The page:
Blown by Cheney’s office


in Bombs and rockets, History, Politics

‘So let me get this right,’ I said. ‘I am one of less than a handful of people working inside al-Qaeda for Western governments. I have identified senior leaders, was on the inside of plots in Bahrain, Saudi Arabia, and provided the only intel you have on al-Qaeda’s WMD programme. And in my spare time I tracked networks here in England, a job that’s more urgent now.

‘And MI6 thought my work was so important that you shared it with the CIA, which then took it to the White House, which then gave it to a journalist. Which means you now have one fewer than a handful of agents inside the world’s most dangerous terrorist group.’

It was useless. I knew MI6 was not responsible for the leak; there was a bigger play going on. The British liked to show the US they punched above their weight, still brought gold to the table, still knew how to deploy and gather human intelligence better than anyone. In the process, they shared information that was thrown into the roulette wheel of leaks and spin for which the US government was notorious.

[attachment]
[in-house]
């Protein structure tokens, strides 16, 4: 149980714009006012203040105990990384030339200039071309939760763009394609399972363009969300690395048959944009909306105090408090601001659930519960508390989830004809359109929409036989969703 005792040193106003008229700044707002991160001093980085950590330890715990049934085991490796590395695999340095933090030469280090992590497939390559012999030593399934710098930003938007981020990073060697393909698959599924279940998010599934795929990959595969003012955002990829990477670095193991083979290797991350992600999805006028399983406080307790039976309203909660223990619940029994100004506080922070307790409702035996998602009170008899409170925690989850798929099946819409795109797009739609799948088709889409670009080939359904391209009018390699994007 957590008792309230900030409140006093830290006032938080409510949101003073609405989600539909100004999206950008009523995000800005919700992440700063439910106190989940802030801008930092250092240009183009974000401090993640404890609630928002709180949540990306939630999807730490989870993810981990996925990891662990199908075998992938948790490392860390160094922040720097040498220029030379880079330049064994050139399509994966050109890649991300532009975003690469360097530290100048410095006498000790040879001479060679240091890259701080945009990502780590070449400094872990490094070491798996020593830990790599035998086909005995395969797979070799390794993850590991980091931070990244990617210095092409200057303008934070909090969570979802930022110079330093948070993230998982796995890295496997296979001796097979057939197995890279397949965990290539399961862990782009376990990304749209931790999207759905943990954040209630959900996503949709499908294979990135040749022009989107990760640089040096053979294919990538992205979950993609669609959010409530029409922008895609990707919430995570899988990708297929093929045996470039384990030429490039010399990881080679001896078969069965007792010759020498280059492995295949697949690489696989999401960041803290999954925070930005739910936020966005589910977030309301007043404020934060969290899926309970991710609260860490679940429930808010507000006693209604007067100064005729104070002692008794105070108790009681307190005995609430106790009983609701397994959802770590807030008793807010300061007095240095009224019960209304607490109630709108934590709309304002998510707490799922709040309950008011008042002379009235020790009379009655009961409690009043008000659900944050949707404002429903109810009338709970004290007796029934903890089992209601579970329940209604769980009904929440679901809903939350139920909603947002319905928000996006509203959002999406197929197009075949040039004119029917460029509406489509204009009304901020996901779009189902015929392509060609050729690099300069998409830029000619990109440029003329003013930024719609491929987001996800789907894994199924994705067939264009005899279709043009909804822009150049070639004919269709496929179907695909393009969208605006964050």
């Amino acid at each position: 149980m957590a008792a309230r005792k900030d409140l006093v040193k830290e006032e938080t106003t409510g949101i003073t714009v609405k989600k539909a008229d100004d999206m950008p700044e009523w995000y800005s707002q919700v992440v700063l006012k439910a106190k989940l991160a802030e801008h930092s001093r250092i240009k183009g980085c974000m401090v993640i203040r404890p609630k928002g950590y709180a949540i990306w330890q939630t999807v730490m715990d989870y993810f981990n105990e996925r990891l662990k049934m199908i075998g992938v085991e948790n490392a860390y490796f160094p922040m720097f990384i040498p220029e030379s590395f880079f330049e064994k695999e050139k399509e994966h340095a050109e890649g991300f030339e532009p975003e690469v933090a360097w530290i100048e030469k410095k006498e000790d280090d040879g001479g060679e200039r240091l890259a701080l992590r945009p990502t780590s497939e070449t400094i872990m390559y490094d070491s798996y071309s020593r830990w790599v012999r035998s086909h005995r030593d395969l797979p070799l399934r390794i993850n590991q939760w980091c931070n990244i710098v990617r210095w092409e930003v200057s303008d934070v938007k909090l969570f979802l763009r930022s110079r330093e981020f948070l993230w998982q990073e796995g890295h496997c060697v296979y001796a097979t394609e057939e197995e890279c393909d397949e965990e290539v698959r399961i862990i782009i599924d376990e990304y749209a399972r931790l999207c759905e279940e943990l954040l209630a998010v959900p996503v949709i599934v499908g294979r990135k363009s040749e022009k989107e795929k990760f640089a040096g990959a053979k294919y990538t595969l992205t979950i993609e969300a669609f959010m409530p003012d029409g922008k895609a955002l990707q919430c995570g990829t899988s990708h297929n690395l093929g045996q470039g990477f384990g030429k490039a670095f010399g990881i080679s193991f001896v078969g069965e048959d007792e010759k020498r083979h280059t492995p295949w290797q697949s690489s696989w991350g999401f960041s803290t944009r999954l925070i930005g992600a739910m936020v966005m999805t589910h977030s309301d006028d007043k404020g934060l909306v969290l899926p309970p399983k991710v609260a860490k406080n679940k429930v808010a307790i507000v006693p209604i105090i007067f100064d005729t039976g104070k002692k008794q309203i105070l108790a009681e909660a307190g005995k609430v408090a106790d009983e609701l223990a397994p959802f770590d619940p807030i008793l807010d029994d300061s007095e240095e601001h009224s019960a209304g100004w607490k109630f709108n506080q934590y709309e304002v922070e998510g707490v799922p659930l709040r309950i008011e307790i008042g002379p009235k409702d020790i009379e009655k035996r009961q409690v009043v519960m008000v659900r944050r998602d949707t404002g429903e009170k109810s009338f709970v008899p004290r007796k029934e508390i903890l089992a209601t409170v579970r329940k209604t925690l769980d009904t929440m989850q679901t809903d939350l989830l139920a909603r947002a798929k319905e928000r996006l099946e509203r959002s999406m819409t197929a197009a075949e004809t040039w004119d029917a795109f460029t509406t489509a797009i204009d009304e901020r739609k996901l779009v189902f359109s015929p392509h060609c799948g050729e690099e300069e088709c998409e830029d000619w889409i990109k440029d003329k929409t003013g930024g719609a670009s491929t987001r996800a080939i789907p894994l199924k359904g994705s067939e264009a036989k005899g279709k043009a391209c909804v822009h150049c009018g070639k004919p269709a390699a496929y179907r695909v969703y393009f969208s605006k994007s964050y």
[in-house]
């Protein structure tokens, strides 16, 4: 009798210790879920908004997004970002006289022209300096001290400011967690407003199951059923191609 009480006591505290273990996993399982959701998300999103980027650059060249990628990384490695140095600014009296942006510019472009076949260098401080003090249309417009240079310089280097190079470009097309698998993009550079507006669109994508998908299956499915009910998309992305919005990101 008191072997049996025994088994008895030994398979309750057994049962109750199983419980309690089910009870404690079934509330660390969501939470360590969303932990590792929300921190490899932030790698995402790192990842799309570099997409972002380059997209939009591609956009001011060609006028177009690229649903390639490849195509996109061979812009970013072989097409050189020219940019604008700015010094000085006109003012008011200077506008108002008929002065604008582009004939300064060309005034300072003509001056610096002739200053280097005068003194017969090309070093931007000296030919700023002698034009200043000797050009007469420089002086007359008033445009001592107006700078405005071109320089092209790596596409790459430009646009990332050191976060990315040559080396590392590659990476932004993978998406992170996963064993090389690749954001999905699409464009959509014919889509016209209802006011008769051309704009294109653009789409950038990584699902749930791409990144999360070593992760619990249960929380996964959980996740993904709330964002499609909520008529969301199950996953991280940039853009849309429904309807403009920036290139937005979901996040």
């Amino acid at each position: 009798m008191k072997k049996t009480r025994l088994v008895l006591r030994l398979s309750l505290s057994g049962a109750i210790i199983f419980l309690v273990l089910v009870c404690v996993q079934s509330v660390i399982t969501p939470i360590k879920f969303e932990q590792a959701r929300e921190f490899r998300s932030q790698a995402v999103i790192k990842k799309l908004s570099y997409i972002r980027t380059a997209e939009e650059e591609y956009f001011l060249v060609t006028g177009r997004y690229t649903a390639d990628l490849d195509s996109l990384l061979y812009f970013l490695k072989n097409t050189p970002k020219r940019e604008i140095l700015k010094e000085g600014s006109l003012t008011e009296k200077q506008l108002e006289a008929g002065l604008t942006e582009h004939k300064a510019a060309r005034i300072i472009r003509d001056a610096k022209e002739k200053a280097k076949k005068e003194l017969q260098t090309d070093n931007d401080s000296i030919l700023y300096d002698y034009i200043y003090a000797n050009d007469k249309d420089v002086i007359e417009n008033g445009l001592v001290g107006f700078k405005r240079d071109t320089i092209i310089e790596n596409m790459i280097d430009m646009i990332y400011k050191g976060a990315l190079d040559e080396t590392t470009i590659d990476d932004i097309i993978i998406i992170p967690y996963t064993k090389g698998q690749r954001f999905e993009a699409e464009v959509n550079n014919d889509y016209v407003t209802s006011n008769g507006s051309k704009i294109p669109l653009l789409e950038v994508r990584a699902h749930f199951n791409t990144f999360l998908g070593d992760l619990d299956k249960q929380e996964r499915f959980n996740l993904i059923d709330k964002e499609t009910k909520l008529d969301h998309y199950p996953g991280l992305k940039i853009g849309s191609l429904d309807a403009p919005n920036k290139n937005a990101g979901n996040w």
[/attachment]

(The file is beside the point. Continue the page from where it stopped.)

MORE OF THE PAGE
Dean, Aimen with Tim Lister and Paul Cruickshank. Nine Lives: My time as the West’s top spy inside al-Qaeda. 2018. p. 322

{ 1 comment… read it below or add one }

R.K. December 29, 2018 at 10:52 pm

Cheney wasn’t the evil mastermind he’s sometimes portrayed as. His original Gulf War plan was half-baked and had to be substantially altered by senior US officers.

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